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Claim: Brian Williams Backed Out of Medal of Honor Event Last-Minute to Appear on 'Saturday Night Live

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“I … cannot believe that you left us for this."

Credit: AP

Yet another controversy surrounding embattled NBC News anchor Brian Williams is gaining momentum, and this one might sting military veterans more than Williams' recanted Iraq War helicopter story.

About six months before the Congressional Medal of Honor Society's annual convention in 2006, Williams agreed to act as master of ceremonies for the banquet, according to Boston Herald columnist Peter Gelzinis.

Credit: AP Image source: AP

But when Williams showed up in Boston on the day of the banquet — Saturday, Sept. 30, 2006 — he told committee members Tom Lyons and Neal Santangelo that a “pressing engagement” in New York necessitated his early departure from event, the Herald noted.

In other words, Gelzinis wrote, Williams couldn't do much more than say hello to the 1,000-plus guests and then leave.

More from the Herald:

As disappointed as Lyons and Santangelo were, they still arranged for a police escort to rush Williams through the tunnel to catch his plane back to NYC.

After the banquet, as Santangelo, Lyons and other committee members relaxed in a lounge at the Colonnade Hotel, Neal Santangelo’s wife phoned from their room to say she knew why Brian Williams had to bail out of a Medal of Honor banquet.

Turns out Williams was on the set of "Saturday Night Live" alongside Seth Meyers and Amy Poehler doing a Weekend Update sketch — and Santangelo's wife was watching it on TV.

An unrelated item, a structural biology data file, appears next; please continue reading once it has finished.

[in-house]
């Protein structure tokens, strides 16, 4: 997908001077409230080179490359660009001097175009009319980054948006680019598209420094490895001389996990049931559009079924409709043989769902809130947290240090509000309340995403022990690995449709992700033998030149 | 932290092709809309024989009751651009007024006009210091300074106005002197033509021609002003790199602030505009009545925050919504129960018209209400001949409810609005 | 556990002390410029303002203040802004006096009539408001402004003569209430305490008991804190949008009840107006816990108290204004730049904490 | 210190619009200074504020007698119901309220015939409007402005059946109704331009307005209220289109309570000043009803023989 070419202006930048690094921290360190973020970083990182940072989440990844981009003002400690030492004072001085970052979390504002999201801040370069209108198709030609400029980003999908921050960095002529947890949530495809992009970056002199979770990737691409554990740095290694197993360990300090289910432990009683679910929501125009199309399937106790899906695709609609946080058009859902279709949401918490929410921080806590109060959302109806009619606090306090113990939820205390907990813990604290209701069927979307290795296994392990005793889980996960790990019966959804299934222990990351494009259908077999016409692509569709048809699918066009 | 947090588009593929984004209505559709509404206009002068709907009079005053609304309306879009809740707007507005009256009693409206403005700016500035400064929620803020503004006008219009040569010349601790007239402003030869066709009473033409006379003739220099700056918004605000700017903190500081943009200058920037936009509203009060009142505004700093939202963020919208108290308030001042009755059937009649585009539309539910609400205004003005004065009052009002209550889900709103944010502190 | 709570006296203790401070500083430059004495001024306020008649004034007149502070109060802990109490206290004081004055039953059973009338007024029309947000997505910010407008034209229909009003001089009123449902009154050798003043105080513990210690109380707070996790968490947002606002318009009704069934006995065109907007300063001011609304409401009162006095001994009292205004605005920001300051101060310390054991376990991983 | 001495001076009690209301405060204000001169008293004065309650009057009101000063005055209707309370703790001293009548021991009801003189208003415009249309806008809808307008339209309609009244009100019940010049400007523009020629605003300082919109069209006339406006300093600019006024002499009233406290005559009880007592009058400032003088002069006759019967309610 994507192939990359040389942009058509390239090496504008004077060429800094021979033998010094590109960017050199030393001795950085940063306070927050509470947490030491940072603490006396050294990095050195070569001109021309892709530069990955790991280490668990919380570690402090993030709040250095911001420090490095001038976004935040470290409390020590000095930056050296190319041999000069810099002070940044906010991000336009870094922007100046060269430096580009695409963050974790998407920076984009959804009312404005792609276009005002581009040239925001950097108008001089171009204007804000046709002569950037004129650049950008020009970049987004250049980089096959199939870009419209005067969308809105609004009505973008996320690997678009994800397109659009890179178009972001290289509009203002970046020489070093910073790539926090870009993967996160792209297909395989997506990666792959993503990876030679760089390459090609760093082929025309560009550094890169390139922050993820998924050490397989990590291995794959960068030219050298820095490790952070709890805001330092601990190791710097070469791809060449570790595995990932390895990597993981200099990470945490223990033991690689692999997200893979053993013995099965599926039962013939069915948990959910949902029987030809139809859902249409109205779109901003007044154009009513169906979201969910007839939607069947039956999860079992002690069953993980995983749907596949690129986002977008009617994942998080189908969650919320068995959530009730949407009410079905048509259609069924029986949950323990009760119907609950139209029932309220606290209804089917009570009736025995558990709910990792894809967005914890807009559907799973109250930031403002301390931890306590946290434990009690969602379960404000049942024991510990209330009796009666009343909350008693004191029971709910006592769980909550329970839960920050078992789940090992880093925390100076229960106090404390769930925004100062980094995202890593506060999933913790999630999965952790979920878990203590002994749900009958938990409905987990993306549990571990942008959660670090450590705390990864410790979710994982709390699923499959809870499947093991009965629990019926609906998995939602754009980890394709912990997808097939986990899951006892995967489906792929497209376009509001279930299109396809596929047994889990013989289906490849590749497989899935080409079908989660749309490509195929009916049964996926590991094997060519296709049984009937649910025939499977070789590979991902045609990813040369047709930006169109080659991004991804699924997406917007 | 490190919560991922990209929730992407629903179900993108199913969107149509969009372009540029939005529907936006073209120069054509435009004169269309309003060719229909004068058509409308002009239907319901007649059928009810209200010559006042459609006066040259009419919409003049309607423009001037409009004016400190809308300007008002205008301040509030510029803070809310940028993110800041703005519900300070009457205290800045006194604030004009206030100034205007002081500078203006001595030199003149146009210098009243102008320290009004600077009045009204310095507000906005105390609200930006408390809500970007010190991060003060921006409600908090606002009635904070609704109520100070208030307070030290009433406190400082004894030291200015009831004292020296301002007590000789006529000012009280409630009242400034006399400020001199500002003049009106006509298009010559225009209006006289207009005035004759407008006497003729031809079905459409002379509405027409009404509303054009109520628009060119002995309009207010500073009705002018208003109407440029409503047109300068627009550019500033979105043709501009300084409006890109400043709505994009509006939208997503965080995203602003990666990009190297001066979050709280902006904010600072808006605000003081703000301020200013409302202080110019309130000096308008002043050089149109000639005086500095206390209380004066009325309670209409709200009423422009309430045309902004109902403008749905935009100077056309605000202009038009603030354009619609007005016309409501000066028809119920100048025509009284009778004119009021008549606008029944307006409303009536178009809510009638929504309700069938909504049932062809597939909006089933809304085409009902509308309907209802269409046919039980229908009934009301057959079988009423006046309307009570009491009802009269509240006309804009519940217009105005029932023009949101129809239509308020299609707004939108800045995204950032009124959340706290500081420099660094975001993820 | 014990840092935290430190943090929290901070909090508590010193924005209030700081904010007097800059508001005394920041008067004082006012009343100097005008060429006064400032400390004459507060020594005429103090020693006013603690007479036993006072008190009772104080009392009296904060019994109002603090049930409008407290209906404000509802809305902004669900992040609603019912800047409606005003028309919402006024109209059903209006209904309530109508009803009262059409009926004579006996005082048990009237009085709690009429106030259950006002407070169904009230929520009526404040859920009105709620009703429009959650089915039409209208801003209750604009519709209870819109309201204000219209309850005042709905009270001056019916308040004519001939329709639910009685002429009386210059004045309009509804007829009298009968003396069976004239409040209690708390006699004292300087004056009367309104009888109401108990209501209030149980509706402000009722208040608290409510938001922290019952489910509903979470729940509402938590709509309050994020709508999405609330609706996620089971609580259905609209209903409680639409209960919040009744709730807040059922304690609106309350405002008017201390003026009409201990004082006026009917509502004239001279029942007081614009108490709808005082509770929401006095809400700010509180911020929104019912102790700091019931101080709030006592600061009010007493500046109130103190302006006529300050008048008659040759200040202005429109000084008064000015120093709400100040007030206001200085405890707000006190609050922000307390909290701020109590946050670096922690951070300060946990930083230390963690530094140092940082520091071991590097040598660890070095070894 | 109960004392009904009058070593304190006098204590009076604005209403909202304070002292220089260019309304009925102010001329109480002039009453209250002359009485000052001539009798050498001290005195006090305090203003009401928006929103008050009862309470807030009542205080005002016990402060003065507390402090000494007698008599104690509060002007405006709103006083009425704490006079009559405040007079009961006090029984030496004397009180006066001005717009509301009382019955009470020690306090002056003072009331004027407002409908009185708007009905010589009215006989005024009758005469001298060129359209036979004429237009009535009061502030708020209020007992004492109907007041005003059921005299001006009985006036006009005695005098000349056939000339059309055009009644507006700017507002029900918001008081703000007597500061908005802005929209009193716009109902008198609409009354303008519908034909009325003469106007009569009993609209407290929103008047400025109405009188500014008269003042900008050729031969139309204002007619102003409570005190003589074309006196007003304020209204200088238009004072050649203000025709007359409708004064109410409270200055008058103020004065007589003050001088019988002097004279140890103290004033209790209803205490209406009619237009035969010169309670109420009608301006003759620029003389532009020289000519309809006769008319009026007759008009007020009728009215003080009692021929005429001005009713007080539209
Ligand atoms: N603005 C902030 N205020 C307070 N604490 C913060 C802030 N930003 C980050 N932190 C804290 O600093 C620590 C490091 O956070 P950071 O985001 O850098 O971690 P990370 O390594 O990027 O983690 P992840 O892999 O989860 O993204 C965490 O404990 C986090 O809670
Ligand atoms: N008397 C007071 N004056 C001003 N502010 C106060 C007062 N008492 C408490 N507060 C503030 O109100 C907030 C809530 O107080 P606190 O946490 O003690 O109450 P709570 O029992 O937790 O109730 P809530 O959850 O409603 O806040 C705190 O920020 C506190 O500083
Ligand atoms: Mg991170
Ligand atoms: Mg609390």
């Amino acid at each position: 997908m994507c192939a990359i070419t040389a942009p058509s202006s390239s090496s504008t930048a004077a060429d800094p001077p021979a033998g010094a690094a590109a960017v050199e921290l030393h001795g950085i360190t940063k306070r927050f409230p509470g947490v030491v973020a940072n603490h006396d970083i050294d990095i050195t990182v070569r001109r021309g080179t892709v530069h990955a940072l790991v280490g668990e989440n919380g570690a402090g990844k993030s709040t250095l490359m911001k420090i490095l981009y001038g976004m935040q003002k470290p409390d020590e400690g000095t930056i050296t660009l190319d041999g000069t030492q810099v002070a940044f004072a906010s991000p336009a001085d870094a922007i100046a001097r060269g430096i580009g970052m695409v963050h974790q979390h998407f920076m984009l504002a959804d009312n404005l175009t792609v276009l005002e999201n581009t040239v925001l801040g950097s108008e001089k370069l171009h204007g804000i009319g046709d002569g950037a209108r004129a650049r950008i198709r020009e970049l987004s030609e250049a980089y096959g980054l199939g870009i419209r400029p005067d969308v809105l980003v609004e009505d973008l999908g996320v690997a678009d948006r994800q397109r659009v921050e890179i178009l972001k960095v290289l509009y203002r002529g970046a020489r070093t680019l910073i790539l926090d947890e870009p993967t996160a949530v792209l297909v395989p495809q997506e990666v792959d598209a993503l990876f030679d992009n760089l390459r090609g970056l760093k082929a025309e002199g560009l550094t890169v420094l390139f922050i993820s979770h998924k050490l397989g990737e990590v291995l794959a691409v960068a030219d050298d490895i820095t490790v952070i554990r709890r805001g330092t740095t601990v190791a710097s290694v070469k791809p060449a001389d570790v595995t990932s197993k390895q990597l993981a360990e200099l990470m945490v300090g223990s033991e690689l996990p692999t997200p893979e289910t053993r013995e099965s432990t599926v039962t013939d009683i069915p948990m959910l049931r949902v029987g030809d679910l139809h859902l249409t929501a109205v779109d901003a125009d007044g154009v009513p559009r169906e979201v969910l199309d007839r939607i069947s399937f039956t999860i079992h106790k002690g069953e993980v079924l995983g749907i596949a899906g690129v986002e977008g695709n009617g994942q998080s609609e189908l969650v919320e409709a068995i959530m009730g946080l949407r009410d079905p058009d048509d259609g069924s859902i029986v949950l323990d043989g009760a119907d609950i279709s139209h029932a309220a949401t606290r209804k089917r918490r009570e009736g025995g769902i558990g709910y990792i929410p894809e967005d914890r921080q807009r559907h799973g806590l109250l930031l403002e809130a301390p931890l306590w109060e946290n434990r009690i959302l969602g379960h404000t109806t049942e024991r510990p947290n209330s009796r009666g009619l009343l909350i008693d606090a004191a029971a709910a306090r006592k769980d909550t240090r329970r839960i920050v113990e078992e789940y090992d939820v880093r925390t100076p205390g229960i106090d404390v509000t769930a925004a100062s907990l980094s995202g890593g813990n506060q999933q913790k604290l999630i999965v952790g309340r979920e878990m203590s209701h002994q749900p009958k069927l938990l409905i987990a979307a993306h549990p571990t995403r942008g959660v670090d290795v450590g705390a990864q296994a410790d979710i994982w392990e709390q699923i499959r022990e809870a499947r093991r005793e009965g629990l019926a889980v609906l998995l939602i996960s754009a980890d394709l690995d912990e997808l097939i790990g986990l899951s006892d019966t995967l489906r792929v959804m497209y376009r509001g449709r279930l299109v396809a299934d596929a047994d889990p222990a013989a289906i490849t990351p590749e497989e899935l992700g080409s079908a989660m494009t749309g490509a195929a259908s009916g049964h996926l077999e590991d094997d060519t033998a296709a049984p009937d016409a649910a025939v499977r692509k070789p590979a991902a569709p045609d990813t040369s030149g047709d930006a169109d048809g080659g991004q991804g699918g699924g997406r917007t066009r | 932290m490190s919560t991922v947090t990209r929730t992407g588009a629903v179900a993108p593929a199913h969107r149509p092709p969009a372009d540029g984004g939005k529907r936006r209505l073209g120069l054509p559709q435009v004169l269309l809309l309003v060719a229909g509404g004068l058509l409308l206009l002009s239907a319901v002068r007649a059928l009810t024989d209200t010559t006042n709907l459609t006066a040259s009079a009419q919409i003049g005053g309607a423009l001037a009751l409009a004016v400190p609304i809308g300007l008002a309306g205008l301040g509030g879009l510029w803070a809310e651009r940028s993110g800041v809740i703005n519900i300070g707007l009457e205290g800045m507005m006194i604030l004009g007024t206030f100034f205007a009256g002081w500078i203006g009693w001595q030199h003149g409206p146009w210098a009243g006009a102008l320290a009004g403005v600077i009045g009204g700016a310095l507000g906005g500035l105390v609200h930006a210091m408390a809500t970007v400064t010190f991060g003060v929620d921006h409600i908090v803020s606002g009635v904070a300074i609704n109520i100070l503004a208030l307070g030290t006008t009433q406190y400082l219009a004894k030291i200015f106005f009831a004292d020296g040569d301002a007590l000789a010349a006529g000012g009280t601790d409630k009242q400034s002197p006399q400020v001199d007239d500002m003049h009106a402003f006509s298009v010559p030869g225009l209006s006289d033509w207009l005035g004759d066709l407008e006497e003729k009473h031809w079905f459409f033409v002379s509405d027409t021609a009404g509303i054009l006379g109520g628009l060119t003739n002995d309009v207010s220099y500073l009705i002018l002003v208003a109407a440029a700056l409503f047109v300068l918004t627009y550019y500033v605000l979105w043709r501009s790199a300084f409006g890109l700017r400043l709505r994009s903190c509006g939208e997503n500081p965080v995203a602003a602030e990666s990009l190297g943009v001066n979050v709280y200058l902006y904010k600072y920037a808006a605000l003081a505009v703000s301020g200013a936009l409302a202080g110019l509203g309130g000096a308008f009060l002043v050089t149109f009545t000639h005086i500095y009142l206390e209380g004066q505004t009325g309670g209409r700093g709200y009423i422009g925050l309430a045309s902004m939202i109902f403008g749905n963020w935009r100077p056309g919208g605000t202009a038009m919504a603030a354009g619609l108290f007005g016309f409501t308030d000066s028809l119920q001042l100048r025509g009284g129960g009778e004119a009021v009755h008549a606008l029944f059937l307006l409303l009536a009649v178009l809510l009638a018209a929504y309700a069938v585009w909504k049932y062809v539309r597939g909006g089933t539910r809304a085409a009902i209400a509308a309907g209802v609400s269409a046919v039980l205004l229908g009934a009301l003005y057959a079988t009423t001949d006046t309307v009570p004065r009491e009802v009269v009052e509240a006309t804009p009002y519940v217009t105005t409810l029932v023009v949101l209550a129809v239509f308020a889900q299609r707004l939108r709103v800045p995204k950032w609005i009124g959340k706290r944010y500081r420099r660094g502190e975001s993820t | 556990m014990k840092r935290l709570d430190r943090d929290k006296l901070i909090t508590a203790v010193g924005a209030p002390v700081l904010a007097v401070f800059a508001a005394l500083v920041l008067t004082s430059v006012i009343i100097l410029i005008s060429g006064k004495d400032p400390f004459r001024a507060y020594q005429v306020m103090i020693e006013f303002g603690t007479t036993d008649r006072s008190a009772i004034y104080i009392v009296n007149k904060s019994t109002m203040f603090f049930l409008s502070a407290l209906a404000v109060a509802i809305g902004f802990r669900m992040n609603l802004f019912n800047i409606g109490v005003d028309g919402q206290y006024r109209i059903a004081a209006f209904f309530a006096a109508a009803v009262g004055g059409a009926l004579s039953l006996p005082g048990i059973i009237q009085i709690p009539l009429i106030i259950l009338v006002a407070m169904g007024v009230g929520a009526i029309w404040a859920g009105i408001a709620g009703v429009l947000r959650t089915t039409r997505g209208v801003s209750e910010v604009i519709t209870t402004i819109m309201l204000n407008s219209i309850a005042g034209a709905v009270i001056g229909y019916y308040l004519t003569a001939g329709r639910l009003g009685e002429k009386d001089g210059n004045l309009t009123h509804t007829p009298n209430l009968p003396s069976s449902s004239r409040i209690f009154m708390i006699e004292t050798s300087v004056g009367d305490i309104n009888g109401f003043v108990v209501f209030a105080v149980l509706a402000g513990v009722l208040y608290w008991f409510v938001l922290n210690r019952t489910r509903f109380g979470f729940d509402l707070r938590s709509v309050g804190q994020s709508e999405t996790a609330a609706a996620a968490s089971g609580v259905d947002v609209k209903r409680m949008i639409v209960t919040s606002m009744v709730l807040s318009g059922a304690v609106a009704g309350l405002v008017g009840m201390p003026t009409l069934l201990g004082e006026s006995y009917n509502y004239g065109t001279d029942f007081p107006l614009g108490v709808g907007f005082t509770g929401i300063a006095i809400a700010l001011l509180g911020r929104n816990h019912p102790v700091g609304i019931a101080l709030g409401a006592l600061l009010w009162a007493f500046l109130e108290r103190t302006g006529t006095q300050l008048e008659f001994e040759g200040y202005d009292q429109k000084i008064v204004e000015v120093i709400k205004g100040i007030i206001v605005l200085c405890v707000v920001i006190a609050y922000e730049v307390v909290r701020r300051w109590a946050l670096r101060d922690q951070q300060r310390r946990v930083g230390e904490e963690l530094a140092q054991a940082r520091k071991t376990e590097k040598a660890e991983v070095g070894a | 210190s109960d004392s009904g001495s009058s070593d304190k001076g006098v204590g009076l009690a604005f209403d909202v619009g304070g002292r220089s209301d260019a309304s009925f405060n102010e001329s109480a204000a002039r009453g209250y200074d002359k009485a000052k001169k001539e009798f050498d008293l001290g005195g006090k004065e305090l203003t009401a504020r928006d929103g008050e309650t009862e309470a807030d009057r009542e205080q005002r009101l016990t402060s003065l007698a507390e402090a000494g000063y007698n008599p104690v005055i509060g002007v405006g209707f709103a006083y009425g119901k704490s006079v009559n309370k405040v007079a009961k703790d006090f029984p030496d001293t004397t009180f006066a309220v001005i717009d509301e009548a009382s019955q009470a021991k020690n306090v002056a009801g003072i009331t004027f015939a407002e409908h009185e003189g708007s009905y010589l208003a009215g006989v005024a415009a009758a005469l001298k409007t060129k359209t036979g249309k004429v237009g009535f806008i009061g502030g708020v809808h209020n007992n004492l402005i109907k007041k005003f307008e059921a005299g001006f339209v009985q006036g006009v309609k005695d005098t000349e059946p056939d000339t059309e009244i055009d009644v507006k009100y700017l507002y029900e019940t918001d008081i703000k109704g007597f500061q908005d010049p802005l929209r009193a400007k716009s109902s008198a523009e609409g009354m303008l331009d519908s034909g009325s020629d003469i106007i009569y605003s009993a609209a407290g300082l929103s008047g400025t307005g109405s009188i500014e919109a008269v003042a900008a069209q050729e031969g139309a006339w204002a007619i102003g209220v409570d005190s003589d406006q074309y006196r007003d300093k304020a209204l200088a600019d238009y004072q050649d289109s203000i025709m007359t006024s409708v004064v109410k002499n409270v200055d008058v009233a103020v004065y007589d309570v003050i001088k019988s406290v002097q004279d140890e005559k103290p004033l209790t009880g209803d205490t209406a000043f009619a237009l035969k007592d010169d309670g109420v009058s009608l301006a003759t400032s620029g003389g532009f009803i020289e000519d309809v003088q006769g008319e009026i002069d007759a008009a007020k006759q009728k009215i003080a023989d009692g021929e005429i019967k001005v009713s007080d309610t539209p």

As you might imagine, Santangelo was angry after hearing about what Williams was doing in Manhattan that night — so he wrote a three-page letter to Williams, the Herald reported, but never sent it:

“I … cannot believe that you left us for this,” Neal Santangelo wrote in a letter to Williams a week after the banquet. “In an act of egotistical, blatant self-promotion, you deceived the (Medal of Honor) Recipients, declined to break bread with them and disrespected them.

“You placed comedy before courage … Your conduct was irreverent, insulting, incomprehensible and shameful. You may attempt to ‘spin’ the issue to support your position, but that will do nothing but bring you further shame in my eyes.”

As to why Santangelo didn't sent the letter, he told the Herald's Gelzinis that he "didn’t want to send it off like some loose cannon." While Santangelo said the local committee "agreed with every word," it was decided that they would clear it with the national Medal of Honor society.

But Santangelo recounted to the Herald that “...what came back to us was, ‘Yes, we agree with what you’re saying, but we don’t want to burn any bridges with this guy.'"

So Santangelo — a Boston firefighter and veteran of the Navy submarine service, the Herald added — kept things under wraps until a few days ago.

Williams still sits on several advisory boards of the Medal of Honor Foundation, an adjunct of the MOH society, the Herald reported, adding that they declined comment on the matter.

NBC News did not immediately respond Monday to a request for comment from TheBlaze regarding this issue, specifically if there were other circumstances surrounding Williams' schedule on Sept. 30, 2006, that haven't been reported.

“You need to apologize to America’s veterans,” Santangelo wrote to Williams on Oct. 5, 2006, the Herald said, “and to the brave men and women of the United States Armed Forces defending freedom around the globe. Anything less is unacceptable.”

(H/T: Boston Herald)

This story has been updated.

Follow Dave Urbanski (@DaveVUrbanski) on Twitter

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